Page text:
When I was growing up, my mother and I shared a very special relationship. I had two younger brothers, but I felt that the relationship that my mum and I shared was particularly special. I also listened to her speak about the bond with her own mother the same way, so I wanted to be another link in the chain.
When it was my turn to have babies, my first was a boy. I wasn’t concerned at all by this – I wanted to have a baby and it had taken my husband and I about a year to conceive despite some fairly enthusiastic trying (think ovulation tracking vs mindless banging). When that baby boy was in my arms, I never wanted to let him go. He’s now almost four and he is my kindred spirit. He’s like me in so many ways and we fully understand each other.
When I got pregnant again, it was for the ‘last time’. My husband and I had only ever wanted two children. From the start I convinced myself this child was a boy, because I didn’t want to believe it could be a girl. But in the back of my mind, I was hoping to have the nice ‘surprise’ of expecting a female baby. I told everyone (including myself) that it didn’t matter what the baby’s sex was, that I would be thrilled regardless. I built myself a Donald Trump sized wall to avoid disappointment.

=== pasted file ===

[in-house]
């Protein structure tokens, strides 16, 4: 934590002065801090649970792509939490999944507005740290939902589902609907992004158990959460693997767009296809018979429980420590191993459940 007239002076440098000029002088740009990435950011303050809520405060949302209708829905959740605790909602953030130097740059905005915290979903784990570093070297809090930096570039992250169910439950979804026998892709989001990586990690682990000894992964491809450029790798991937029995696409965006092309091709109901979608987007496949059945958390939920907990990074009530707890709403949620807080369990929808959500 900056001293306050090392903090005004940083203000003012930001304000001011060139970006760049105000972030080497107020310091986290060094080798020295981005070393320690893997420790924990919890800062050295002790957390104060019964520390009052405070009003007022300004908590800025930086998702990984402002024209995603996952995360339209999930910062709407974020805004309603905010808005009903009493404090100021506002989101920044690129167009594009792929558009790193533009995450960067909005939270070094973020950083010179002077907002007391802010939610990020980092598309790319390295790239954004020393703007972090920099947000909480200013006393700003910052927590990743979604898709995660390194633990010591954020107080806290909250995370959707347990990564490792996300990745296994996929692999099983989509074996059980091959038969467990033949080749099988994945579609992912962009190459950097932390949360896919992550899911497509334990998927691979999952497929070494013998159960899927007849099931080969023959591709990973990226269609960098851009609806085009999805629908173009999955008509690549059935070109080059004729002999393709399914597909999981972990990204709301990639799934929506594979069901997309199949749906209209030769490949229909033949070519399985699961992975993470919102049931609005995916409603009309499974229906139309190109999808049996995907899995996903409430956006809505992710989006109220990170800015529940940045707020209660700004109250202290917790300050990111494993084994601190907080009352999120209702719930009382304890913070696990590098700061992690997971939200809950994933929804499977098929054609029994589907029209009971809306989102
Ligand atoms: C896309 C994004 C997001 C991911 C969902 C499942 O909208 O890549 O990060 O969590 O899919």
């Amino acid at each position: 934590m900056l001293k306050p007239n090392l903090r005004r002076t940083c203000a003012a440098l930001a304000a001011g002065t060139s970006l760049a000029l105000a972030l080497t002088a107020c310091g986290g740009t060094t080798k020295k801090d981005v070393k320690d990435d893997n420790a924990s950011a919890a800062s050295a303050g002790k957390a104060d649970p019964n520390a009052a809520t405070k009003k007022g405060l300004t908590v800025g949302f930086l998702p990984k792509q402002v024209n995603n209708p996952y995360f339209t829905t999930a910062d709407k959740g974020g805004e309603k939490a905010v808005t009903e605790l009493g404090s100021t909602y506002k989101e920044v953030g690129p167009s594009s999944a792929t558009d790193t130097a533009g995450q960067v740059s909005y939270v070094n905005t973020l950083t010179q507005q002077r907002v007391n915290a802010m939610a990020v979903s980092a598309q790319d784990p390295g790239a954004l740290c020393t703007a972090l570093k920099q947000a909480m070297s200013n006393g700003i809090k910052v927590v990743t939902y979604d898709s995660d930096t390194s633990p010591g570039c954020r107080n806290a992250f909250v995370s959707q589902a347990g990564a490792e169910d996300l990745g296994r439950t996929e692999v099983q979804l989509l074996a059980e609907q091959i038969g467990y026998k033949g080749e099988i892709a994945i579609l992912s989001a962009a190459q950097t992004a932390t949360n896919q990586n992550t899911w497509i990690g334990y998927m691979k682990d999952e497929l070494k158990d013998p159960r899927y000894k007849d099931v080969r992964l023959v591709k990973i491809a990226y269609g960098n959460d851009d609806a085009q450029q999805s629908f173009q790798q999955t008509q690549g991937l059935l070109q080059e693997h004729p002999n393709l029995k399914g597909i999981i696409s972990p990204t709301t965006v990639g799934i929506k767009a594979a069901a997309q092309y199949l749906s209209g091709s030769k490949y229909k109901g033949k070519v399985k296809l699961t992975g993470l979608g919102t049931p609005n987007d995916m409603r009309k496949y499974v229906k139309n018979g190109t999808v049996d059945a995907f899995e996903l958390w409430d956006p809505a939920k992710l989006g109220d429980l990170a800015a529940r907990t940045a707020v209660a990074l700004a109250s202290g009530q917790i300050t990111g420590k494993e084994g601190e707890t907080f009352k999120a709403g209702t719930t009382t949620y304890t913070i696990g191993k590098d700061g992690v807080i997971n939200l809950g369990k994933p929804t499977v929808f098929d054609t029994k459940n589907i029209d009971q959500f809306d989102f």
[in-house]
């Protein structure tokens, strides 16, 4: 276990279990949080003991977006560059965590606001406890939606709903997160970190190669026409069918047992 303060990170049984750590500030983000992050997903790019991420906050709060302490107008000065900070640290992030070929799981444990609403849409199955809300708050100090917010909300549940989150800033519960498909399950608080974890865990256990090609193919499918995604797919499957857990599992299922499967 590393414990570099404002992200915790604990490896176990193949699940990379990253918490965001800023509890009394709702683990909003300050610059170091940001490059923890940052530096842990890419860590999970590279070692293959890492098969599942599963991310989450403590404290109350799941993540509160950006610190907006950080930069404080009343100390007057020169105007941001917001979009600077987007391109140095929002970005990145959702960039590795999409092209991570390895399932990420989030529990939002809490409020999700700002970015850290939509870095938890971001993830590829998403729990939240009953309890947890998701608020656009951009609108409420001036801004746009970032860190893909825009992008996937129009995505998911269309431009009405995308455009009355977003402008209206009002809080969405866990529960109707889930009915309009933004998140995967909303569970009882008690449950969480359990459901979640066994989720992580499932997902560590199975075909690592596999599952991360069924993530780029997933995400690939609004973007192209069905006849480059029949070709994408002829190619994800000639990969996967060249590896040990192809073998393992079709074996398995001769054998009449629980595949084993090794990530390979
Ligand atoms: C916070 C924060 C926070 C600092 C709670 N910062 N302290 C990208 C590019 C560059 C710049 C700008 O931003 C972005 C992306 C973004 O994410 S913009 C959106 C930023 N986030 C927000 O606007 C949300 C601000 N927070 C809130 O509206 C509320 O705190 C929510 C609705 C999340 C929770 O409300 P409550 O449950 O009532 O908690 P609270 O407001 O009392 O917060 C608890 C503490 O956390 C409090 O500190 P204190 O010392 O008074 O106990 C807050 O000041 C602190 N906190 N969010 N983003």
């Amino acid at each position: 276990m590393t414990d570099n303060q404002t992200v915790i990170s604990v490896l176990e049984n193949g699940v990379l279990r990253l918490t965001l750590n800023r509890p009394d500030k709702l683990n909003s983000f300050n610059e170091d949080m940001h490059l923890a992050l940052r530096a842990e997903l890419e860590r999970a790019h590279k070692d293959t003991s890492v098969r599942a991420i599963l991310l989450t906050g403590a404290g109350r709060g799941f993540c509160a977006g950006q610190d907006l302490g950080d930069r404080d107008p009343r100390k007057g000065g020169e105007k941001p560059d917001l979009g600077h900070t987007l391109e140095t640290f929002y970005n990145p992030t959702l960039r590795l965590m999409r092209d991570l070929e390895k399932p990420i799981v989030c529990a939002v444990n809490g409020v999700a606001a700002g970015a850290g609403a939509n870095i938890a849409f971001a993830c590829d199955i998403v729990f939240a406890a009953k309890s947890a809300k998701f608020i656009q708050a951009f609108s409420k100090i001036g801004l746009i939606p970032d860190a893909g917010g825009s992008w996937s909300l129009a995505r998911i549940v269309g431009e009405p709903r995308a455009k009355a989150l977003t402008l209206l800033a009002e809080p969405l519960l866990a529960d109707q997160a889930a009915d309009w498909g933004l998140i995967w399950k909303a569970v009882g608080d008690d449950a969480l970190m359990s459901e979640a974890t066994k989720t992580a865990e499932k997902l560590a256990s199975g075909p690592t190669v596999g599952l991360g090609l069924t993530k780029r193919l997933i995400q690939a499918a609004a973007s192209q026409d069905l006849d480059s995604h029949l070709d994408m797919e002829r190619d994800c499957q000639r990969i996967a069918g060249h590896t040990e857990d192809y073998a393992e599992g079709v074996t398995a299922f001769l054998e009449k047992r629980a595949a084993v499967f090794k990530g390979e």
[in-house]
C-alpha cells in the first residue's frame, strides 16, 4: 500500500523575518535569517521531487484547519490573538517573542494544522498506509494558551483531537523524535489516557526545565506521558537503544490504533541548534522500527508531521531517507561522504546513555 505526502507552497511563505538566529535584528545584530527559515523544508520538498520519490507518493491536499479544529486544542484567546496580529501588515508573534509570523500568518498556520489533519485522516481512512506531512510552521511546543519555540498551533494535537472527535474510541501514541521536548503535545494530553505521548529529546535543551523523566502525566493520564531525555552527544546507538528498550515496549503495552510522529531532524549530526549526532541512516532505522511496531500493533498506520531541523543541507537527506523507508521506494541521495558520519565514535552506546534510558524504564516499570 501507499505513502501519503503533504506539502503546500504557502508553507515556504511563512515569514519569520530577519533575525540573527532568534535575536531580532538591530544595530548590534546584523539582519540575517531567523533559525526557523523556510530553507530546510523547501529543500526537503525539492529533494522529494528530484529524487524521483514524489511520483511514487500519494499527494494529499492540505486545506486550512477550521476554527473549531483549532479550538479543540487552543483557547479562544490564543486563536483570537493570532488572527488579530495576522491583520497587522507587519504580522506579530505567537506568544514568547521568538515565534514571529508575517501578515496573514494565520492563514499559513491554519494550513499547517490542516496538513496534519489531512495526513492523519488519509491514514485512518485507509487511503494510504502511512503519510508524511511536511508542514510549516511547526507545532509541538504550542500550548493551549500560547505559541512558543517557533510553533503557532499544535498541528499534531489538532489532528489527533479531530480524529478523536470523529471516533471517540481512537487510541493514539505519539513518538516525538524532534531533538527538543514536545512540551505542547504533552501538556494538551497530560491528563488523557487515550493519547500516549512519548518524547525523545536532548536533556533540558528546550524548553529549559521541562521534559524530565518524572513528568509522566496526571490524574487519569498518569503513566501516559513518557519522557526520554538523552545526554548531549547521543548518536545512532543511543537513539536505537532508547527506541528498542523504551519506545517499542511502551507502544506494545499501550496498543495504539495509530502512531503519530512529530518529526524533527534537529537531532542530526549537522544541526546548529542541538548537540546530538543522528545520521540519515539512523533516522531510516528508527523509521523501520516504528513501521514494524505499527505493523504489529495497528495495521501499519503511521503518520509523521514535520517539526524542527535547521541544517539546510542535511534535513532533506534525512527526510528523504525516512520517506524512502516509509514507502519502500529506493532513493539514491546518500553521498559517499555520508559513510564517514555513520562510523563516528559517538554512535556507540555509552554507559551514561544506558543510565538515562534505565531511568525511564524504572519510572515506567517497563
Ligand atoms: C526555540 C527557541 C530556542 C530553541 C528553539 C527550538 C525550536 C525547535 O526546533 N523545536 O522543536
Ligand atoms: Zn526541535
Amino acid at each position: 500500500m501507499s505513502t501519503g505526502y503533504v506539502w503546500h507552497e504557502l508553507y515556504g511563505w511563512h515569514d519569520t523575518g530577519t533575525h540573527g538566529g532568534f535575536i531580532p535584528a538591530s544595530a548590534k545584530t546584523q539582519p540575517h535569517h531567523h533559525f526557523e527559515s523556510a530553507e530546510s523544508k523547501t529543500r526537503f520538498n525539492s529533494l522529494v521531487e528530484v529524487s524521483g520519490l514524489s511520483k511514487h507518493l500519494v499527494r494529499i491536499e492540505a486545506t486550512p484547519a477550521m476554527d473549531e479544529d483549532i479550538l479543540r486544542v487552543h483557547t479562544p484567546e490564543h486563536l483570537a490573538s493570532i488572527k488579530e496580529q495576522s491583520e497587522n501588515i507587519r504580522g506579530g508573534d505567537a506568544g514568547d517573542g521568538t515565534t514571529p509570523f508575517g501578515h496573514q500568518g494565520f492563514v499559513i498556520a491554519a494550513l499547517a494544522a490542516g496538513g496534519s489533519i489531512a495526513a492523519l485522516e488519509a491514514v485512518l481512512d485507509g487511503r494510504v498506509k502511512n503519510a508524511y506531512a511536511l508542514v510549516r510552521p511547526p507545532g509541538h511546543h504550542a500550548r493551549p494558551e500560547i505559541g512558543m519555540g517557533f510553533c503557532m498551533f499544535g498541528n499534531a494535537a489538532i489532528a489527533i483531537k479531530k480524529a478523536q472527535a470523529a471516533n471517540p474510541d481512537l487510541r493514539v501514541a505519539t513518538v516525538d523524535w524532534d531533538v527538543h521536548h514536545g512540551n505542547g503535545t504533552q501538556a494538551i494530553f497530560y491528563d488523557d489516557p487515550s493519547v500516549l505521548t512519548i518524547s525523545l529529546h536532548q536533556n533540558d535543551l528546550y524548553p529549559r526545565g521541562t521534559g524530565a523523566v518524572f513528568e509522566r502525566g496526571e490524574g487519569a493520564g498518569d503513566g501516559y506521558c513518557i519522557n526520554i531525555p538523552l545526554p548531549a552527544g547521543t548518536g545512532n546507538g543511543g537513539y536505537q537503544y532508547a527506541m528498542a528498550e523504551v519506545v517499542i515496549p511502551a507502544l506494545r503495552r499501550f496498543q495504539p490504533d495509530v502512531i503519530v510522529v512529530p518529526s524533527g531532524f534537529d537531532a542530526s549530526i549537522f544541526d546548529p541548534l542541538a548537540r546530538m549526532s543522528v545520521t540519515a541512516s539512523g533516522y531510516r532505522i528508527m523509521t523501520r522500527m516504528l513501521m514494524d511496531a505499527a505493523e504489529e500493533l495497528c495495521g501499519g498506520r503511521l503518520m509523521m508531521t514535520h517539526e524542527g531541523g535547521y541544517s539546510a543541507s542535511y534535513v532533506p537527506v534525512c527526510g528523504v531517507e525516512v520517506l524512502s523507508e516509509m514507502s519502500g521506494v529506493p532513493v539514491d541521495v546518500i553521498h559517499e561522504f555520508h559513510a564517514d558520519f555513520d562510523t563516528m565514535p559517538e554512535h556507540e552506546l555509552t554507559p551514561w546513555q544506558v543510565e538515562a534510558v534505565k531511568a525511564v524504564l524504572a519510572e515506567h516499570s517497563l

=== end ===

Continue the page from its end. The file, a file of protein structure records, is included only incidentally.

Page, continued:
Watch: ‘The time I felt like a bad mother.’ (Post continues below.)
Yet when I saw that tiny little penis on my 20 week scan, I wailed.
I wrote a letter to the ‘daughter I would never have’, soaking it in floods of tears. When anyone asked me if I had ‘wanted a girl’ (despite being pregnant with a boy), I went on the offensive and became abrasive, asking why on earth I would mind what sex I had, when I was so lucky to have two healthy children. Yet behind closed doors, I fervently researched ‘gender disappointment’ and ‘how do I deal with not having a girl?’ I asked myself why it was that so many people around me seemed to have ‘pigeon pairs’, yet I couldn’t manage it myself.
I’m sure you might be disgusted by this reaction. In truth, I disgusted myself. I felt so much shame about the way that I felt, but I could not shake the feeling that I wanted that girl.
It wasn’t that I didn’t want my boys – I knew I would love this new boy, and now he’s here I adore him with every fibre of my being. I don’t regret him for one second – it was just that I also wanted a girl. And knowing I felt this way, whilst in the midst of people who had tried to fall pregnant for years, and people who were enduring round after round of useless IVF, made me feel like the world’s biggest a*sehole.